57. Though a number of Erdman's writings and editions can be informatively approached as case studies in editorial method, his work on Jerusalem stands apart as a proving ground for his conjectural criticism. See "The Suppressed and Altered Passages in Blake's Jerusalem," Studies in Bibliography 17 (1964): 1-54.
58. For McGann's deformations, both pictorial and textual, see his "Imagining What You Don't Know: The Theoretical Goals of the Rossetti Archive," 1997 <http://jefferson.village.virginia.edu/%7Ejjm2f/chum.html> and, with Lisa Samuels, "Deformance and Interpretation," <http://jefferson.village.virginia.edu/%7Ejjm2f/deform.html>. An augmented version of the latter is available in print: New Literary History 30 (1999): 25-56.
59. Conjectural criticism as a tool to predict future states of texts and aesthetic objects is explored in depth in "Outside the Archive: Conjectural Criticism and the Digital Humanities," a co-authored manuscript by Matthew G. Kirschenbaum and Kari Kraus, part of which was presented as a plenary talk at the Society for Textual Scholarship, Graduate Center of the City University of New York, NYC, 19 April 2001. See also Kraus, "Conjecture," keyword essay in Performance Research 7 (2002), a special issue on editing.
62. See, for starters, Jon Mee, Dangerous Enthusiasm: William Blake and the Culture of Radicalism in the 1790s (Oxford: Clarendon P, 1992) and David Worrall, Radical Culture: Discourse, Resistance, and Surveillance, 1790-1820 (Detroit: Wayne State UP, 1992). Any account o the line of Erdman must also include Michael Ferber's judicious earlier study, The Social Vision of William Blake (Princeton: Princeton UP, 1985).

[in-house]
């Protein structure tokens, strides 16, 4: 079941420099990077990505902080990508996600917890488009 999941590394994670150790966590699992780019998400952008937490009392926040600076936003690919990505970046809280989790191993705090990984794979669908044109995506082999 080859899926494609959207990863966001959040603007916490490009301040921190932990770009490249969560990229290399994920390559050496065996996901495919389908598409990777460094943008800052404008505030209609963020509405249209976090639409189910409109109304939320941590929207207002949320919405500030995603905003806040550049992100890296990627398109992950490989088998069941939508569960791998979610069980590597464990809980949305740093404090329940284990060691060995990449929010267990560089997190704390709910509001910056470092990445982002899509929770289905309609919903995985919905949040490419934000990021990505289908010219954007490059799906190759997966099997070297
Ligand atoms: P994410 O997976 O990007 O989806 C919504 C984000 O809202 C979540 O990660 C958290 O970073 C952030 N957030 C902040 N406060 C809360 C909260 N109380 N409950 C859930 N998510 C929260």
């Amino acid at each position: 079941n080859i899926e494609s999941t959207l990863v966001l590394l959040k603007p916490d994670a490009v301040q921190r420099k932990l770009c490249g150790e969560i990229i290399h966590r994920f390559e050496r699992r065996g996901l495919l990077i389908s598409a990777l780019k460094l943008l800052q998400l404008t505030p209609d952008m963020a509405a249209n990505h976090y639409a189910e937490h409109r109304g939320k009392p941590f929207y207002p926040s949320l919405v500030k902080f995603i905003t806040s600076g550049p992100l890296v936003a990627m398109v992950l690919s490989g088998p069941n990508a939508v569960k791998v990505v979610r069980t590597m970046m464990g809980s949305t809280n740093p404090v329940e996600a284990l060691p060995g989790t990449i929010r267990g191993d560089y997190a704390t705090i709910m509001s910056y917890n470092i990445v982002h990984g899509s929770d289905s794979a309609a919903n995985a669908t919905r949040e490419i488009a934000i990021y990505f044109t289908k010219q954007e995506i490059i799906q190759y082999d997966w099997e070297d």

63. See especially Cooper and Simpson, "High-Tech Luddite" 125-131 and (a follow-up) Cooper and Simpson, "Looks Good in Practice, but Does It Work in Theory? Rebooting the Blake Archive," The Wordsworth Circle 31 (2000): 63-68.
64. For more on how Essick's identity as a collector has influenced his relationship to Blake's work, see his "Blake and the Production of Meaning," in Blake in the Nineties, ed. Steve Clark and David Worrall (New York: St. Martin's P, Inc., 1999) 7-26.
65. See Robert N. Essick and Morton D. Paley, " 'Dear Generous Cumberland': A Newly Discovered Letter and Poem by William Blake," Blake/An Illustrated Quarterly 32 (1998): 4-13.
66. For the Camden Hotten facsimiles, see Morton D. Paley, "John Camden Hotten, A. C. Swinburne, and the Blake Facsimiles of 1868," Bulletin of the New York Public Library, 79 (1976): 259-296.
67. The Notebook of William Blake: A Photographic and Typographic Facsimile, ed. David Erdman and Donald K. Moore (1973; rev. ed. New York: Readex Books, 1977).
68. Illuminated Blake (Garden City: Anchor P/Doubleday, 1974).
69. Erdman, ed., Essays on His Times, vol. 3 of The Collected Works of Samuel Taylor Coleridge, gen. ed. Kathleen Coburn, 16 vols. (London: Routledge and K. Paul, 1969-).
70. Northrop Frye, Fearful Symmetry (Princeton: Princeton UP, 1949).